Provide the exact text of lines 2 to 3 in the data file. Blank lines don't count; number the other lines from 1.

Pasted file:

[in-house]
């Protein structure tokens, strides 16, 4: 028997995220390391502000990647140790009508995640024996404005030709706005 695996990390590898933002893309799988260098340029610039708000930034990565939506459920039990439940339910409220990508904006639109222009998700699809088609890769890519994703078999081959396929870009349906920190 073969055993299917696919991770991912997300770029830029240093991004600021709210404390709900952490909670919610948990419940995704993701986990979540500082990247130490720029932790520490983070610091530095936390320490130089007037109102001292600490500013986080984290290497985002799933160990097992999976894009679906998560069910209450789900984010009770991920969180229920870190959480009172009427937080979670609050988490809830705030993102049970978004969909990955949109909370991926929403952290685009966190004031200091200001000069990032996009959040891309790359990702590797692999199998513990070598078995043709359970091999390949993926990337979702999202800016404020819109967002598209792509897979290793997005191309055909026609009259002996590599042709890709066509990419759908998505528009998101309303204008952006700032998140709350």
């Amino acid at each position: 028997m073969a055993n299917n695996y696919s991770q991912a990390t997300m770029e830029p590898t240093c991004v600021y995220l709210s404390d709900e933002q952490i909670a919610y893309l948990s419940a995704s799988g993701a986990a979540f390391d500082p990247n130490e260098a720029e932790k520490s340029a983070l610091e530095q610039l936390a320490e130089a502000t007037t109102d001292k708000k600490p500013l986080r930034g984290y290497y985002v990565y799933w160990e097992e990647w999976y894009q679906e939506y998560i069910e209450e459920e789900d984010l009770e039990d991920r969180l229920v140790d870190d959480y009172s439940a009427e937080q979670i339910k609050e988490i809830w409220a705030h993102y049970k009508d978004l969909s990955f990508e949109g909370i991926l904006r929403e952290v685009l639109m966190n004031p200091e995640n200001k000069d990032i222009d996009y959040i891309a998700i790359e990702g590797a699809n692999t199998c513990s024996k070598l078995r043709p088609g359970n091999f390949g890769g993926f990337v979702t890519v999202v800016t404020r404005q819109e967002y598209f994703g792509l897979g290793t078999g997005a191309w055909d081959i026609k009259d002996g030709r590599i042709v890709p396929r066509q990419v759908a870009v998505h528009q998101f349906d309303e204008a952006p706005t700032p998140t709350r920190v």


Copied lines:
């Protein structure tokens, strides 16, 4: 028997995220390391502000990647140790009508995640024996404005030709706005 695996990390590898933002893309799988260098340029610039708000930034990565939506459920039990439940339910409220990508904006639109222009998700699809088609890769890519994703078999081959396929870009349906920190 073969055993299917696919991770991912997300770029830029240093991004600021709210404390709900952490909670919610948990419940995704993701986990979540500082990247130490720029932790520490983070610091530095936390320490130089007037109102001292600490500013986080984290290497985002799933160990097992999976894009679906998560069910209450789900984010009770991920969180229920870190959480009172009427937080979670609050988490809830705030993102049970978004969909990955949109909370991926929403952290685009966190004031200091200001000069990032996009959040891309790359990702590797692999199998513990070598078995043709359970091999390949993926990337979702999202800016404020819109967002598209792509897979290793997005191309055909026609009259002996590599042709890709066509990419759908998505528009998101309303204008952006700032998140709350």
């Amino acid at each position: 028997m073969a055993n299917n695996y696919s991770q991912a990390t997300m770029e830029p590898t240093c991004v600021y995220l709210s404390d709900e933002q952490i909670a919610y893309l948990s419940a995704s799988g993701a986990a979540f390391d500082p990247n130490e260098a720029e932790k520490s340029a983070l610091e530095q610039l936390a320490e130089a502000t007037t109102d001292k708000k600490p500013l986080r930034g984290y290497y985002v990565y799933w160990e097992e990647w999976y894009q679906e939506y998560i069910e209450e459920e789900d984010l009770e039990d991920r969180l229920v140790d870190d959480y009172s439940a009427e937080q979670i339910k609050e988490i809830w409220a705030h993102y049970k009508d978004l969909s990955f990508e949109g909370i991926l904006r929403e952290v685009l639109m966190n004031p200091e995640n200001k000069d990032i222009d996009y959040i891309a998700i790359e990702g590797a699809n692999t199998c513990s024996k070598l078995r043709p088609g359970n091999f390949g890769g993926f990337v979702t890519v999202v800016t404020r404005q819109e967002y598209f994703g792509l897979g290793t078999g997005a191309w055909d081959i026609k009259d002996g030709r590599i042709v890709p396929r066509q990419v759908a870009v998505h528009q998101f349906d309303e204008a952006p706005t700032p998140t709350r920190v």